Over the past 6 years, photographer Tan Ching Yee visited and photographed more than 20 cosplayers in their homes. Cosplay, short for costume play, consists of participants dressing up as characters from popular manga, anime, video games, etc. Offstage is Ching Yee’s solo exhibition currently running at Objectifs and it features portraits of the cosplayers that reveal hints of their private lives. We speak to her about her inspiration behind this project and what she has discovered about this mysterious subculture.

Objectifs: Tell us about this photo series.

Ching Yee: This series is about showing another side of the cosplayers, a side people can relate to more easily. We usually have a one-dimensional impression of cosplayers, which is of them in their elaborate costumes. Through photographing them in their actual living spaces, I am trying to identify similarities and differences between them and ourselves.

Objectifs: How did you come up with this idea to shoot cosplayers in their homes?

Ching Yee: This project started off with as a documentary series of a small group of cosplayers making costumes, dressing up, performing at events, etc, basically the preparation and participation. After some feedback from mentors, I decided to change the direction of presentation into formal portraits of the cosplayers, of different races and ages, shot in their own homes while keeping to my original message.

Objectifs: Why did it take you a few years to complete this project?

Ching Yee: For me, the first year was like an introduction to cosplay, like I was doing a research shoot on it. After changing the direction of my presentation, I attended more cosplay events and got more contacts of cosplayers, some of whom later had to reject me as their families disapproved of me photographing in their homes. So I had to continue to go to events and get more contacts to have a larger body of work. I also had two children during this period, which affected my physical ability to shoot. I was also working at the same time, so planning a shoot took some time.

Objectifs: Which one of your subjects left the deepest impression on you? Can you share an interesting story with us about him or her?

Ching Yee: There are a few, but I would like to talk about Yukiko, who dressed up as The Maid. We spent a lot of time laying those figurines on the table and floor. She is a very simple person and easy to talk to. She told me that she used to have a very low self-esteem, walking with her head down all the time. She became even more depressed after a traumatic incident. Her friend then introduced her to cosplay, which distracted her and also helped her to gain confidence and move along in life. I realised then that cosplay can also change someone else’s life in such an important manner. I still keep in touch with Yukiko and meet up when we can.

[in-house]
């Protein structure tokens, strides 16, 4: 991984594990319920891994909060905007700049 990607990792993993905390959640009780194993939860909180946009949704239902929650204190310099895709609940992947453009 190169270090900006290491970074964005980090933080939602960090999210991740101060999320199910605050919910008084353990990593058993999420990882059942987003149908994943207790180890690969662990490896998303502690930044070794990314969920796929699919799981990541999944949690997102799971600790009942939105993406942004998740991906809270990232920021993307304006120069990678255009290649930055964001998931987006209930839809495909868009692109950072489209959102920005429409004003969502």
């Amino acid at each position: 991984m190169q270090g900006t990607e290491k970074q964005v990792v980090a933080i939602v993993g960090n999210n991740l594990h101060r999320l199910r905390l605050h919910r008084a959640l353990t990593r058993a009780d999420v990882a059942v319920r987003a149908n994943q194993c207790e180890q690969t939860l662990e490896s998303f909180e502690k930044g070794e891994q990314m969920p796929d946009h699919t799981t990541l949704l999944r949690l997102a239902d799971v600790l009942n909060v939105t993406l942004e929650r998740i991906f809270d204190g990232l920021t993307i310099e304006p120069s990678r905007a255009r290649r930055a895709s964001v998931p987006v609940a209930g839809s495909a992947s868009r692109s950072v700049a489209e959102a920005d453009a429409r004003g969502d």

Objectifs: What was your initial impression of cosplaying and cosplayers, and how has it changed after doing this project?

Ching Yee: I did not know much about cosplaying before doing this project. I even thought that they were strange-looking dressing up in elaborate costumes. And this was precisely what drew me to want to know who they were outside of the costumes. After this project, I learnt that there are so many different personalities and reasons behind cosplaying, and that makes me think twice when I see a cosplayer now.

Offstage © Tan Ching Yee

Offstage © Tan Ching Yee

Objectifs: What do you hope for people to learn and understand from this exhibition?

Ching Yee: That we can look beyond the dramatic costumes of cosplayers and realise that they have another side of them. They have a normal yet unique life outside of their costumes, just like everyone else.

Objectifs: Any plans for this series after this?

Ching Yee: I am already grateful for having a chance to show this work, which I have spent so much time and effort doing, in a solo exhibition and have it tied up with an actual cosplay event which I have hoped for. I might show this work in another relevant venue, if there’s an opportunity. 

When: 28 Nov – 21 Dec 2013
Where: Objectifs Gallery (Open Mon – Fri 11am – 7pm and Sat 12pm – 6pm)


About Tan Ching Yee

Tan Ching Yee is a Singaporean photographer and educator. Trained as a Chinese teacher, she pursued her growing passion in photography only in recent years. Besides shooting events and editorial, she also enjoys teaching photography and assisting photographers. Her personal works veer towards documentary and conceptual portraiture with a social message.

She has previously exhibited at Singapore International Photography Festival (SIPF) 2008 at the National Museum of Singapore. She has also participated in group shows at 2902 Gallery, The Arts House and Objectifs in Singapore. In 2012, she presented a public talk on Shooting Our People at the National Museum of Singapore, as part of the 10-year anniversary of Shooting Home workshop organised by Objectifs.